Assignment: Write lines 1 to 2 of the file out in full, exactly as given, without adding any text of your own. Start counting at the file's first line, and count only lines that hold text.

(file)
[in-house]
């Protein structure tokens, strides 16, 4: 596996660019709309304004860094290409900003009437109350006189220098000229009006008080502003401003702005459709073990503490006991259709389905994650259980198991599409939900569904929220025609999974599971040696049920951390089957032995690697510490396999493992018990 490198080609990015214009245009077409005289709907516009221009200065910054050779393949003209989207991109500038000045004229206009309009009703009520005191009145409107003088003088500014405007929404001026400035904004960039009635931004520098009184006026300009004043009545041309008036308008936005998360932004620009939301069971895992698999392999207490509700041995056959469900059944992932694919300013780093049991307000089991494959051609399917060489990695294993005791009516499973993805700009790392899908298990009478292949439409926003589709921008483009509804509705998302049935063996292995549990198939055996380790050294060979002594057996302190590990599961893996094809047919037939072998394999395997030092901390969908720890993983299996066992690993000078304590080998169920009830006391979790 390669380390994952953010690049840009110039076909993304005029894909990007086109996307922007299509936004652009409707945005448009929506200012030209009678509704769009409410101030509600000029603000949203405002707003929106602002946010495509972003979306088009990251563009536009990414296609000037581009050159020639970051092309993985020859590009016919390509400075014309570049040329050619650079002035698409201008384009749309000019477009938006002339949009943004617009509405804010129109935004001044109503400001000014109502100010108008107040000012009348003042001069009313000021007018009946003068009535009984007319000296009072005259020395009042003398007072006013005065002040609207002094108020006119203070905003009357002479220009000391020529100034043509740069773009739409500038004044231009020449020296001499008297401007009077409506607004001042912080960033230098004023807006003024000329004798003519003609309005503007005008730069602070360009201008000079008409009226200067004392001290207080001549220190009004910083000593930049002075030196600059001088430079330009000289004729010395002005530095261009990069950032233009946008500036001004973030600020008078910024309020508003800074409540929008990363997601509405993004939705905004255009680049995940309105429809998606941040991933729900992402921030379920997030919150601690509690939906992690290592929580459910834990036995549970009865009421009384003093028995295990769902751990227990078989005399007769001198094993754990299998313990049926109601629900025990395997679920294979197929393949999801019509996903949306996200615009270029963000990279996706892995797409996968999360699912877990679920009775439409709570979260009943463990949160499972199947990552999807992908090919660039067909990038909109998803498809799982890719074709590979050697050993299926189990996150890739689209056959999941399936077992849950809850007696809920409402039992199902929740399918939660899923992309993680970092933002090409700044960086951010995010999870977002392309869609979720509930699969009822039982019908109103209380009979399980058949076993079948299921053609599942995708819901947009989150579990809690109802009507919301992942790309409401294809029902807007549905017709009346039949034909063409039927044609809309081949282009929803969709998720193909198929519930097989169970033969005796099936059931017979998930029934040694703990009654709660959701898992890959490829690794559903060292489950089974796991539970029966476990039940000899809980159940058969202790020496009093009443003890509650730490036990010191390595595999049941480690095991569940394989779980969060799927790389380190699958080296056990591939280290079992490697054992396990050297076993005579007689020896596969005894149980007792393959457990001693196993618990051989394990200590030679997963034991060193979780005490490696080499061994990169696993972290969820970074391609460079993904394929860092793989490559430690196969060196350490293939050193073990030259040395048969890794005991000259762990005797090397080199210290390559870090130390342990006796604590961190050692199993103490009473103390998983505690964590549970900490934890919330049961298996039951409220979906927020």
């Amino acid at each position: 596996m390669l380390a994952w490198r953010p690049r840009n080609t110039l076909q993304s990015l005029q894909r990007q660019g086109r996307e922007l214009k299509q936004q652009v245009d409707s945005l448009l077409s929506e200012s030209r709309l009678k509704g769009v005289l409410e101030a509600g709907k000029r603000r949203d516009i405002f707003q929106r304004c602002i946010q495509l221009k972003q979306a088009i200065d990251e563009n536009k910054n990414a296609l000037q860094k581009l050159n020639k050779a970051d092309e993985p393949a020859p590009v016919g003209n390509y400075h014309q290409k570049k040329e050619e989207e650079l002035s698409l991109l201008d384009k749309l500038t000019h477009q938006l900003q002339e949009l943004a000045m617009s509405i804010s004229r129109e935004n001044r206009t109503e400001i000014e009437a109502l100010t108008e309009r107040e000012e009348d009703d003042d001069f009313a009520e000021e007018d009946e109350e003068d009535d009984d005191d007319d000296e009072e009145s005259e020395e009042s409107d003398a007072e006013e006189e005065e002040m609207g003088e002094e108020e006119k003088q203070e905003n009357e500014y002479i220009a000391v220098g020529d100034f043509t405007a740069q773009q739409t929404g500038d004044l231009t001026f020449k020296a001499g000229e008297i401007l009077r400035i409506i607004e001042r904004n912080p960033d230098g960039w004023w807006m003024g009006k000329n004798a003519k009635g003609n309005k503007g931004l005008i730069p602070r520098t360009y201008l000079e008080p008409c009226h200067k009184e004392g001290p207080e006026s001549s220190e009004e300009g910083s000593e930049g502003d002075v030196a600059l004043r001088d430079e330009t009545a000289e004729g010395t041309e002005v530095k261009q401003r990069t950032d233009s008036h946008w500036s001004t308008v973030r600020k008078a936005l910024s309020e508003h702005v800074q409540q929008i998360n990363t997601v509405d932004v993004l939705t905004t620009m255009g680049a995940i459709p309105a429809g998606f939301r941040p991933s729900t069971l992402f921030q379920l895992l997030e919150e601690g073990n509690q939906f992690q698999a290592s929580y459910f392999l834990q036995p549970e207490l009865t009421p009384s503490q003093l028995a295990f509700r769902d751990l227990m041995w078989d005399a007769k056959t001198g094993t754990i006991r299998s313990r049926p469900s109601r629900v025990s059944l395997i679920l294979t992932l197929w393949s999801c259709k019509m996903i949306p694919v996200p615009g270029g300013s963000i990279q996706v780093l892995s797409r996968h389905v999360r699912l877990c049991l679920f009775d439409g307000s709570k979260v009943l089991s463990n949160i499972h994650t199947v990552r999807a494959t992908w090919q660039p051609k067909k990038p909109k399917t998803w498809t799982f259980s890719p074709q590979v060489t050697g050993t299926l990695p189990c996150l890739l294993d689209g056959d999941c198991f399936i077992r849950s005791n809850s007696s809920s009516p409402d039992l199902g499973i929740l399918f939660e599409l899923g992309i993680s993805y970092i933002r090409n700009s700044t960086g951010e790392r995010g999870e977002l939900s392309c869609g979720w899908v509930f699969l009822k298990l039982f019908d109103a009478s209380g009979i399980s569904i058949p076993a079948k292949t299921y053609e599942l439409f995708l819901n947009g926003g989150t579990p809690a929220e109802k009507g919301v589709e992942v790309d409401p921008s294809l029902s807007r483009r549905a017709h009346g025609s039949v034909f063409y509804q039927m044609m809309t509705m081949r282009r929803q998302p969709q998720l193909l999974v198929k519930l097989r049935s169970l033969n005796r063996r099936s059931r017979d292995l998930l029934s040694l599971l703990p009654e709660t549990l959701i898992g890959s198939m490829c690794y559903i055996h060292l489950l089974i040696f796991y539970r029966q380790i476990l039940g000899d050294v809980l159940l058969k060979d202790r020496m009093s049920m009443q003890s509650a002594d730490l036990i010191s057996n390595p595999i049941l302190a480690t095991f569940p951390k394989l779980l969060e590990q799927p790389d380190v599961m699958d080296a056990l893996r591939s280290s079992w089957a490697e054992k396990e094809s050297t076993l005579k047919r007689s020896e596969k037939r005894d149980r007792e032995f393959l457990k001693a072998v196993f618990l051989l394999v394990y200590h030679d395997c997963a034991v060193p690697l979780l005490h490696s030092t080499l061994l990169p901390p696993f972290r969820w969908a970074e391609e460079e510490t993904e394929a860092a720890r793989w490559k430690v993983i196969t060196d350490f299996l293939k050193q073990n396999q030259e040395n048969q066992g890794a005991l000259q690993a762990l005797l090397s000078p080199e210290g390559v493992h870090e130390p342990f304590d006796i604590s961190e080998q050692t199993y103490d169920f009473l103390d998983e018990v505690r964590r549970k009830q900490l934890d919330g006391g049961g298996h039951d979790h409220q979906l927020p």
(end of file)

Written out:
[in-house]
């Protein structure tokens, strides 16, 4: 596996660019709309304004860094290409900003009437109350006189220098000229009006008080502003401003702005459709073990503490006991259709389905994650259980198991599409939900569904929220025609999974599971040696049920951390089957032995690697510490396999493992018990 490198080609990015214009245009077409005289709907516009221009200065910054050779393949003209989207991109500038000045004229206009309009009703009520005191009145409107003088003088500014405007929404001026400035904004960039009635931004520098009184006026300009004043009545041309008036308008936005998360932004620009939301069971895992698999392999207490509700041995056959469900059944992932694919300013780093049991307000089991494959051609399917060489990695294993005791009516499973993805700009790392899908298990009478292949439409926003589709921008483009509804509705998302049935063996292995549990198939055996380790050294060979002594057996302190590990599961893996094809047919037939072998394999395997030092901390969908720890993983299996066992690993000078304590080998169920009830006391979790 390669380390994952953010690049840009110039076909993304005029894909990007086109996307922007299509936004652009409707945005448009929506200012030209009678509704769009409410101030509600000029603000949203405002707003929106602002946010495509972003979306088009990251563009536009990414296609000037581009050159020639970051092309993985020859590009016919390509400075014309570049040329050619650079002035698409201008384009749309000019477009938006002339949009943004617009509405804010129109935004001044109503400001000014109502100010108008107040000012009348003042001069009313000021007018009946003068009535009984007319000296009072005259020395009042003398007072006013005065002040609207002094108020006119203070905003009357002479220009000391020529100034043509740069773009739409500038004044231009020449020296001499008297401007009077409506607004001042912080960033230098004023807006003024000329004798003519003609309005503007005008730069602070360009201008000079008409009226200067004392001290207080001549220190009004910083000593930049002075030196600059001088430079330009000289004729010395002005530095261009990069950032233009946008500036001004973030600020008078910024309020508003800074409540929008990363997601509405993004939705905004255009680049995940309105429809998606941040991933729900992402921030379920997030919150601690509690939906992690290592929580459910834990036995549970009865009421009384003093028995295990769902751990227990078989005399007769001198094993754990299998313990049926109601629900025990395997679920294979197929393949999801019509996903949306996200615009270029963000990279996706892995797409996968999360699912877990679920009775439409709570979260009943463990949160499972199947990552999807992908090919660039067909990038909109998803498809799982890719074709590979050697050993299926189990996150890739689209056959999941399936077992849950809850007696809920409402039992199902929740399918939660899923992309993680970092933002090409700044960086951010995010999870977002392309869609979720509930699969009822039982019908109103209380009979399980058949076993079948299921053609599942995708819901947009989150579990809690109802009507919301992942790309409401294809029902807007549905017709009346039949034909063409039927044609809309081949282009929803969709998720193909198929519930097989169970033969005796099936059931017979998930029934040694703990009654709660959701898992890959490829690794559903060292489950089974796991539970029966476990039940000899809980159940058969202790020496009093009443003890509650730490036990010191390595595999049941480690095991569940394989779980969060799927790389380190699958080296056990591939280290079992490697054992396990050297076993005579007689020896596969005894149980007792393959457990001693196993618990051989394990200590030679997963034991060193979780005490490696080499061994990169696993972290969820970074391609460079993904394929860092793989490559430690196969060196350490293939050193073990030259040395048969890794005991000259762990005797090397080199210290390559870090130390342990006796604590961190050692199993103490009473103390998983505690964590549970900490934890919330049961298996039951409220979906927020």